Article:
They say your 30s are the new 20s!


This is thanks to the general acceptance that in your 30s you are more likely settled within yourself and where you are in life compared to when you were 20. You might have started to develop your career, a relationship or even a family. However, you also may notice your body is not as forgiving as it once was – skipping workouts, meals and sleep all seems to tragically, take its toll a bit more.

Nowadays, more and more women are choosing (if at all) to start a family later, so we have placed pregnancy and post-pregnancy factors under the 30s post – however, if you are before or after this, that’s cool! No hard and fast rules around here.

You may feel a little “off” if you’ve recently come off hormonal contraception. Or in other words, your hormones may be off! Common hormone situations for women in their 30s are estrogen excess and progesterone insufficiency (2) – you may have heard this as Estrogen Dominance.

While estragon is a necessary hormone that plays a major role in fertility, a happy menstrual cycle, bone health, cardiovascular disease, Alzheimer’s disease and, Parkinson’s disease (6) – too much, or an imbalance can create havoc.

Balancing out estrogen and progesterone levels can make a world of difference to your mood and wellbeing – it can lead to better sleep, mood and alter the distribution of weight gain (midsection and upper thighs).

A few tricks to clearing excess estrogen:

  • Lighten the load on your liver. If your liver is working at capacity due to caffeine, alcohol, processed foods intake then ease back a bit. Your liver needs room in its calendar to clear the estrogen instead.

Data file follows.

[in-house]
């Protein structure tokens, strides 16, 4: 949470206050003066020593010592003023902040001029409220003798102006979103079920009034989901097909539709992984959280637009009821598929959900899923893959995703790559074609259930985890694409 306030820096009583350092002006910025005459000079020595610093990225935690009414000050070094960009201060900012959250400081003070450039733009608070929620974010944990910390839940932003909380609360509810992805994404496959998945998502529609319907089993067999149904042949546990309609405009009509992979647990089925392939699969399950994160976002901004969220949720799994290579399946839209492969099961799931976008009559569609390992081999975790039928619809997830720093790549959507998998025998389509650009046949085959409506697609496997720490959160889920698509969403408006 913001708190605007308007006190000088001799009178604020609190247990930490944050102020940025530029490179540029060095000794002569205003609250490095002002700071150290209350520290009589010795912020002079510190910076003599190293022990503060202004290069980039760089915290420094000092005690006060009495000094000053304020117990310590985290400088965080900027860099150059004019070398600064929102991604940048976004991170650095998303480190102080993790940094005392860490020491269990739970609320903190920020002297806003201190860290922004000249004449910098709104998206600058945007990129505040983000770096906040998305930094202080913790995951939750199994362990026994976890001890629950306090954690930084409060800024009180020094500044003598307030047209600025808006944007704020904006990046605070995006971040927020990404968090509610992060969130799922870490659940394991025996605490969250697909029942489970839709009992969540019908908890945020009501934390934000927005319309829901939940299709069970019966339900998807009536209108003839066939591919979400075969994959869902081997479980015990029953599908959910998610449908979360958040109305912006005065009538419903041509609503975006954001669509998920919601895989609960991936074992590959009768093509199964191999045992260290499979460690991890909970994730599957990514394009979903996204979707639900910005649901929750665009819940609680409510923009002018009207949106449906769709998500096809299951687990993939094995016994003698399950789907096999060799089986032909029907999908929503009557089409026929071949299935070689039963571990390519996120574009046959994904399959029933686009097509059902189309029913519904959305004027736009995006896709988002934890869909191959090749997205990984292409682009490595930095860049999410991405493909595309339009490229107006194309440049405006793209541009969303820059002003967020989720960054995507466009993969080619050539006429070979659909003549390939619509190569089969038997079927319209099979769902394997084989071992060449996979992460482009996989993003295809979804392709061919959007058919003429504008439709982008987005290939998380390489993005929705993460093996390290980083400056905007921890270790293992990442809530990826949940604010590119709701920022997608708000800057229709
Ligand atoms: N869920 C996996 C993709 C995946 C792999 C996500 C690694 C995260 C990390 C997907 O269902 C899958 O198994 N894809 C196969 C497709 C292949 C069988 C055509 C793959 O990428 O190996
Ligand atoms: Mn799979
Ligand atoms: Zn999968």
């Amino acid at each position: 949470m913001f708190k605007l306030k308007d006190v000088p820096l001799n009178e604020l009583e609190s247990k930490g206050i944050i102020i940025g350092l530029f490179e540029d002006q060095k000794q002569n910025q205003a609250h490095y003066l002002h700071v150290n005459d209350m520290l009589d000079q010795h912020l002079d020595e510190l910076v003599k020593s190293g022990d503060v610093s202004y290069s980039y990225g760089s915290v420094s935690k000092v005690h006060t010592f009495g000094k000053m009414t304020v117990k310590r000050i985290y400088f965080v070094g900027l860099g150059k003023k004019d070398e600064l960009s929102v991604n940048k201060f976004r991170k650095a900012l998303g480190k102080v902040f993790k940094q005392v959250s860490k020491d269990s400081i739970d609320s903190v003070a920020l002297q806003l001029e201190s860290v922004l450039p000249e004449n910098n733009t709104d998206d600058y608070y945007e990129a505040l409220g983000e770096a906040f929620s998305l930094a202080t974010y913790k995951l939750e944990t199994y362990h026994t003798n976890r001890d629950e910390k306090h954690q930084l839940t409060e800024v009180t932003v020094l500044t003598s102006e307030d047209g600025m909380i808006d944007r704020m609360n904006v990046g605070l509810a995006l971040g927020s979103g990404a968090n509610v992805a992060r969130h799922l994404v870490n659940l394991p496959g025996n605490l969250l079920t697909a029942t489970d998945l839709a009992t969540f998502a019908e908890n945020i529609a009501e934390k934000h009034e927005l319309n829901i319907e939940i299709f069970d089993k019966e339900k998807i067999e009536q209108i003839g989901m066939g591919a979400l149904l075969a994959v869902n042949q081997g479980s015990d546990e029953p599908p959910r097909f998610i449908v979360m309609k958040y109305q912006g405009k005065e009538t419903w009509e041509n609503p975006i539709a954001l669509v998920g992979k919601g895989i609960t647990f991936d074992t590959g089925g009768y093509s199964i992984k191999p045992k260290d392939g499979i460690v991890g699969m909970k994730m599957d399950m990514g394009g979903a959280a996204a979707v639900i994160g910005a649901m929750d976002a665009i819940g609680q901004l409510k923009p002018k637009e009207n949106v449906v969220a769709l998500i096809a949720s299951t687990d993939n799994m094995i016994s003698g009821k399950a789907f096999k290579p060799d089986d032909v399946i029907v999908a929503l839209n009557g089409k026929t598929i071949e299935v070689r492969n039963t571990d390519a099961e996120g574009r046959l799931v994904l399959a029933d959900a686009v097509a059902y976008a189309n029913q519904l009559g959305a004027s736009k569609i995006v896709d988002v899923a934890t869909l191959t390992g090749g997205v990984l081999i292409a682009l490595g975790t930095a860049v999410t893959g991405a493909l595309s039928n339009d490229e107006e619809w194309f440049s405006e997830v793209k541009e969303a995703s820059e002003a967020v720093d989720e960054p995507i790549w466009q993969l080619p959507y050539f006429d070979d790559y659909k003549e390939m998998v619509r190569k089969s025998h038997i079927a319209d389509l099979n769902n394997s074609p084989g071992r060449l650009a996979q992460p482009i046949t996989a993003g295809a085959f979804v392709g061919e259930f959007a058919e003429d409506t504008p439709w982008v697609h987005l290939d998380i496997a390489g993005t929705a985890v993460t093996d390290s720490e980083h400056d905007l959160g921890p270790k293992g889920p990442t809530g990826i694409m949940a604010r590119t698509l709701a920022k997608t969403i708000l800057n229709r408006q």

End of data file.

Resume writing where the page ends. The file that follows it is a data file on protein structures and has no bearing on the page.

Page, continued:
• Your liver also needs nutrients so it can produce its detoxifying enzymes – give it a boost by including foods rich in zinc, vitamins B6, B12 and A in your diet.
  • Give your gut a helping hand to clear the excess estrogen by increasing your dietary fibre. Eating a range of vegetables and fruits is a great way to get your fibre in (with bonuses of antioxidants!).
  • Include brassica vegetables in your diet, these contain clever compounds that help break down excess estrogen and provide antioxidant protection (7, 8).

Support adequate progesterone levels by:

  • Clearing excess estrogen, your progesterone levels will be leveled out too! One stone, two birds!
  • Managing stress may be easier said than done – but finding tricks to unwind will serve you in the long run. Increased levels of cortisol brings down progesterone – so manage your stress in both forms – mental and physical. While exercise feels wonderful and releases addictive endorphins – your body perceives it as a form of stress! Lay off the high-intensity workouts and opt for pilates, yoga, walking and forms of resistance training. Adequate sleep can also bring your cortisol levels down. Supplementing with an adaptogen like ashwagandha can also give you a calming boost.

Estrogen and Progesterone Summary:

High estrogen: Heavy/irregular periods, breast tenderness, issues controlling weight Low estrogen: Over-exercising, under-eating, perimenopause, menopause Low progesterone: Spotting, Mood swings, Headaches, Depressed mood.

Exercise wise:

It’s normal to have mixed feelings about exercising in your 30s. For some, it may not feel as easy as when you were 20. For others, you may feel like you’re in the best condition of life!

Admittedly, weight is harder to shift than before and your body isn’t quite as forgiving for (fun yet naughty) overindulgences.

Weight training can help hold on to and build definition (weight training is the secret to staying toned, not cardio!). Thankfully, it doesn’t have to be grueling or complicated – 3 x per week of simple but challenging weights (by 10 reps you are struggling) is all you need.

Fill in the gaps by doing things you fancy – cardio, circuit classes and even lower intensity options like yoga and pilates are great. If you build a routine you relish – you’ll stay consistent and see the results you’re after!

If you have started to have a family, always get advice post-pregnancy before you kick back into exercise again.


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